iTunes gives you the ability to organize your music with "smart playlists": these work much like rules in email programs (mail filters). Any song (or TV show, movie...) that matches the conditions you set out will automatically appear in the smart playlist. iTunes itself comes with five built-in smart playlists: "Music Videos" (otherwise automatically mixed in with your music), "My Top Rated", "Recently Added", "Recently Played", and "Top 25 Most Played". In this tutorial, we will show you how to create a smart playlist in iTunes. This tutorial is divided into three sections: create a smart playlist, overview of iTunes' Smart Playlist dialog, and finally, create rules for smart playlists.
You could, for example, create a smart playlist of all songs you rated more than four stars. Anytime you rate a song four or five star, iTunes would automatically add it to your smart list. Smart lists can have multiple conditions, which limit their potential only to your creativity - this cannot be achieved with a regular playlist, which always contains the exact songs you manually added to it, unless you manually deleted some of them: a regular iTunes playlist is never automatically updated. Once you reach a few gigabytes of music, playlists and smart playlists become an essential tool to keep your music collection manageable and enjoyable. Playlists and smart playlists each have a distinct icon, as shown on the screenshot: a simple musical note for a regular playlist (blue icon), and a gear for smart playlists (purple icon). Let's now show you how to create a smart playlist in iTunes:
To create a smart playlist in iTunes, choose "New Smart Playlist" from the File menu.
Keyboard shortcut: hit Ctrl+Alt+N (Windows) or Command+Option+N (Mac) to create a new smart playlist
The Smart Playlist dialog will open: it contains six distinct sections, each of which can be used to customize your smart playlists' matching rules, scope, length, sorting order, and interactivity.
The "Match the following rule" checkbox is checked by default, and tells iTunes that your smart playlist is enabled.
The second section contains the smart playlist's rules, or "matching conditions": we'll show you below how to use iTunes' rules editor. Here's a screen shot of the default rules section of the dialog (shown on Windows and Mac):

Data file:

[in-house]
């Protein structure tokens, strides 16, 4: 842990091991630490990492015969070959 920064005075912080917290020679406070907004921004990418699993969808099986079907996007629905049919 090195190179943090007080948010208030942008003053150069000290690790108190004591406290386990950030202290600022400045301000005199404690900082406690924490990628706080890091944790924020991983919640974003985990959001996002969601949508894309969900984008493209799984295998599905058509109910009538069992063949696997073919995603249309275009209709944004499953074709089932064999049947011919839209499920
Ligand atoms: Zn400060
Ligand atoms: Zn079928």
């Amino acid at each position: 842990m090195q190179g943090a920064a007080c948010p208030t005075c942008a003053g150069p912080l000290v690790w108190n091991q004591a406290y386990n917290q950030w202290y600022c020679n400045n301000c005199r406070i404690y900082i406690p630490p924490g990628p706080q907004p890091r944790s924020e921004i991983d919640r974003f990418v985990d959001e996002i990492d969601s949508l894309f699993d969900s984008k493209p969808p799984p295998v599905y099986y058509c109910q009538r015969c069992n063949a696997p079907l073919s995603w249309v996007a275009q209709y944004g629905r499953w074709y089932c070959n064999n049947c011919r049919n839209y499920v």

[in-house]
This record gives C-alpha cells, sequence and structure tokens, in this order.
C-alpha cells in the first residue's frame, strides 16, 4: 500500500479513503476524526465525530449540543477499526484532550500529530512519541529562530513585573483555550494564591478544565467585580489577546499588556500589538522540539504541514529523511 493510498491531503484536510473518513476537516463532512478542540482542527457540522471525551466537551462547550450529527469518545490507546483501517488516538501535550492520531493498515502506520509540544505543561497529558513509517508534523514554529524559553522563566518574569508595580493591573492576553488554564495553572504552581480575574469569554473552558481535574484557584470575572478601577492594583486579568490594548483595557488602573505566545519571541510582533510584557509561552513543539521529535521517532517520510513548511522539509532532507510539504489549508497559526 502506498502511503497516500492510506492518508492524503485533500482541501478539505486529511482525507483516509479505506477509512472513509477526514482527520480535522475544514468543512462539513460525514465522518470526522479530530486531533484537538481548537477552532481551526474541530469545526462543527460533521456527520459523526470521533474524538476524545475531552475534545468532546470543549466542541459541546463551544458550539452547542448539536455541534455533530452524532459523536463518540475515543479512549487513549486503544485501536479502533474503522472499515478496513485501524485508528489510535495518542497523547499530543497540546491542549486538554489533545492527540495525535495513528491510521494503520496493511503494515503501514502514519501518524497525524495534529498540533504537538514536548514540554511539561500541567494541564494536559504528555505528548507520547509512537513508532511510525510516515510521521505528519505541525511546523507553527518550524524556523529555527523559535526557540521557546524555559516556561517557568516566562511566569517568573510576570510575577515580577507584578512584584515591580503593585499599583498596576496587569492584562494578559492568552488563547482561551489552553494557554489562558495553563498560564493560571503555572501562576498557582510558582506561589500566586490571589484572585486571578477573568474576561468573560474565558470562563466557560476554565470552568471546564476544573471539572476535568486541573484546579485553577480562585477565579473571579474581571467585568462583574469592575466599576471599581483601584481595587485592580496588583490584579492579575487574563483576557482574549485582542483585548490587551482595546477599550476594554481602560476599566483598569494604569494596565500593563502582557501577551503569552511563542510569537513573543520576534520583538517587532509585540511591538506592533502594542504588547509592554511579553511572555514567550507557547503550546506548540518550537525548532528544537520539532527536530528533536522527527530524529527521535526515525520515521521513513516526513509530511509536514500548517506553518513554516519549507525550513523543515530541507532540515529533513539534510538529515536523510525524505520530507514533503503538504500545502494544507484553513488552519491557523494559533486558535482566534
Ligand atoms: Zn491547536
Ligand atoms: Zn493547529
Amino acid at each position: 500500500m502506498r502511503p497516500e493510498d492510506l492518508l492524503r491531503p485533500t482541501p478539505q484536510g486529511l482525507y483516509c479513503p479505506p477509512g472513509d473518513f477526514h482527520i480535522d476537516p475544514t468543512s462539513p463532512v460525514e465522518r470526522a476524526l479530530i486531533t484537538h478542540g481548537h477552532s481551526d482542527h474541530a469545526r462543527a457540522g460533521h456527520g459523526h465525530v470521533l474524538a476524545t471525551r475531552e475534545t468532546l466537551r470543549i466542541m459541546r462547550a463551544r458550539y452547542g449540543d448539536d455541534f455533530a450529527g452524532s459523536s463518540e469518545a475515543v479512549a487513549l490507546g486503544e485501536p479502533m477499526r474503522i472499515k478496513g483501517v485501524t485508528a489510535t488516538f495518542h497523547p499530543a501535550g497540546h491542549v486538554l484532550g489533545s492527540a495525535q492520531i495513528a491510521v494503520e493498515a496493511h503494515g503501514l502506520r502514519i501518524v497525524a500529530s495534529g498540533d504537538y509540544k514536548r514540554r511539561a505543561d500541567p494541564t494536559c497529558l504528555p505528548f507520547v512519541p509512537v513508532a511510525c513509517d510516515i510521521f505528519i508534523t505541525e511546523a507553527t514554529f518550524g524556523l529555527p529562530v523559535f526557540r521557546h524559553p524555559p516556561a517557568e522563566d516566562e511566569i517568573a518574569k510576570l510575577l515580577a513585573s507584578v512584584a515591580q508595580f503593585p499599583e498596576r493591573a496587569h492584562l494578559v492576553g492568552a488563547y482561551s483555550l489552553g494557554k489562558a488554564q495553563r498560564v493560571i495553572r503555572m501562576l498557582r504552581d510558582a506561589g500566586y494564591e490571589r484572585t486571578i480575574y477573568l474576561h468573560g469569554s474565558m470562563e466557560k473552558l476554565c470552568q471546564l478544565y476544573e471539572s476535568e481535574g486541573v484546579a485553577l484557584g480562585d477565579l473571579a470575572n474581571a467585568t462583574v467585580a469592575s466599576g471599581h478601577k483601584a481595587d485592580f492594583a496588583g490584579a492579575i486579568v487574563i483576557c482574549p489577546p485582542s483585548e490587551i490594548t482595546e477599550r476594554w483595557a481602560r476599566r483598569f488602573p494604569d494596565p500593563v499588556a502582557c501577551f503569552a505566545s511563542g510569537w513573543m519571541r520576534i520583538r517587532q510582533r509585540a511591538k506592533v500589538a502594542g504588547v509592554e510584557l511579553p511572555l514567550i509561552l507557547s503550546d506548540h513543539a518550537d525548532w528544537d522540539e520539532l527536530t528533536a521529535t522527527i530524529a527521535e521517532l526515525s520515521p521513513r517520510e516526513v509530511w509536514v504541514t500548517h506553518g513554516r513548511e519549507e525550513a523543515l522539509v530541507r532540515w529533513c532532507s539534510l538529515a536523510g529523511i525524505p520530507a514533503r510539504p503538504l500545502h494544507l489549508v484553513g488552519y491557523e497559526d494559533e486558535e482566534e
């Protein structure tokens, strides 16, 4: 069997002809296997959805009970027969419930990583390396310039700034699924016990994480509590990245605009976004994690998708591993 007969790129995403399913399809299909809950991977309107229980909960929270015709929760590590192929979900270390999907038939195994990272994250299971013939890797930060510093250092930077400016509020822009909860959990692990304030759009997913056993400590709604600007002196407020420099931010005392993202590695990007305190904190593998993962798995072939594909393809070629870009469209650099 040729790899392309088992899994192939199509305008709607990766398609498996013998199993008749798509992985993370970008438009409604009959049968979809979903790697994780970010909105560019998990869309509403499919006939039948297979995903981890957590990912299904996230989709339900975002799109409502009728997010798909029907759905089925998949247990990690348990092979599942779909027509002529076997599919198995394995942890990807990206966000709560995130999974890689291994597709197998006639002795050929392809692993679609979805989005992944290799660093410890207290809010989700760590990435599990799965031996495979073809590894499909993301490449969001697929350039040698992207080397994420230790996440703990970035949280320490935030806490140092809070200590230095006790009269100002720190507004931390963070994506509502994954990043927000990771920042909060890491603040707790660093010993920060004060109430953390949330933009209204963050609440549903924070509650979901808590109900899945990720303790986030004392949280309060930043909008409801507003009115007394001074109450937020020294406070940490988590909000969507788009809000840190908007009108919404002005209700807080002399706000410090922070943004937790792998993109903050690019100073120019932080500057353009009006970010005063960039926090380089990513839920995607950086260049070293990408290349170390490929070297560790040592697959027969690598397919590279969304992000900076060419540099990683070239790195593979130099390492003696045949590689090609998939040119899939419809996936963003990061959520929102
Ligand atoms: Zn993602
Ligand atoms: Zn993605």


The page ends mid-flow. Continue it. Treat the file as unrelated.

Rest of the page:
Below the rules container, iTunes lets you limit the number of matches; by default, the smart playlist contains an unlimited number of matches. The type of limiting matches can be items (it is by default), duration or size. To enable numerical limits to the rule's matching scope: tick the checkbox, choose a type of limit, and type the limiting number (15 songs, 150 megabytes, 1.5 hours, etc.)
The "selected by" drop-down menu lets you instruct iTunes to limit the resulting match by a criteria of your choice; this is only applicable if you choose to the limit the number of results, and does not determine the smart playlist's sorting order.
The "Match only checked items" (unchecked by default) lets you exclude music you have "unchecked", to skip it in your playback. "Live updating" (checked by default) is the center of smart playlists: checked, it tells iTunes to keep your smart playlist up-to-date.
iTunes' smart playlists allow you to enter a (virtually) unlimited number of conditions. Pick a field from the leftmost drop-down menu, choose an instruction from the second, and fill in a complete or partial value in the text field.
The rule above matched audiobooks by John Grisham, which does two things. First, it shows you that smart playlist rules are case-insensitive: in other words, letters matter, not capitalization. Second, it illustrates the flexibility of the "contains" choice: it will match the beginning, the middle, or the end of a word (as with "John Grisham").
As a general rule, you should make your rules as open-ended as possible to optimize their matching scope; the more detailed the rule, the shorter the playlist results. The next section shows you how to make all-encompassing or ultra-tolerant rules.
As soon as you add a second rule, the first checkbox (that used to read "Match the following rule") has changed to read "Match all/any of the following rules." If you leave the default of "all", iTunes will only consider songs that match all of your conditions (very restrictive, you might end up with an empty smart playlist). Choosing "any" will tell iTunes to consider songs that match at least one of your conditions.
To remove a rule from a smart playlist, simply click the (-) minus sign button next to the rule to remove. Deleting a rule cannot be undone (unless you click Cancel instead of OK, in which case nothing will be saved.)
iTunes also lets you create static playlists (like "virtual folders") that only contain songs (or TV shows, movies...) you explicitly dragged into them; standard playlists are not self-maintaining. Create (standard) playlists in iTunes.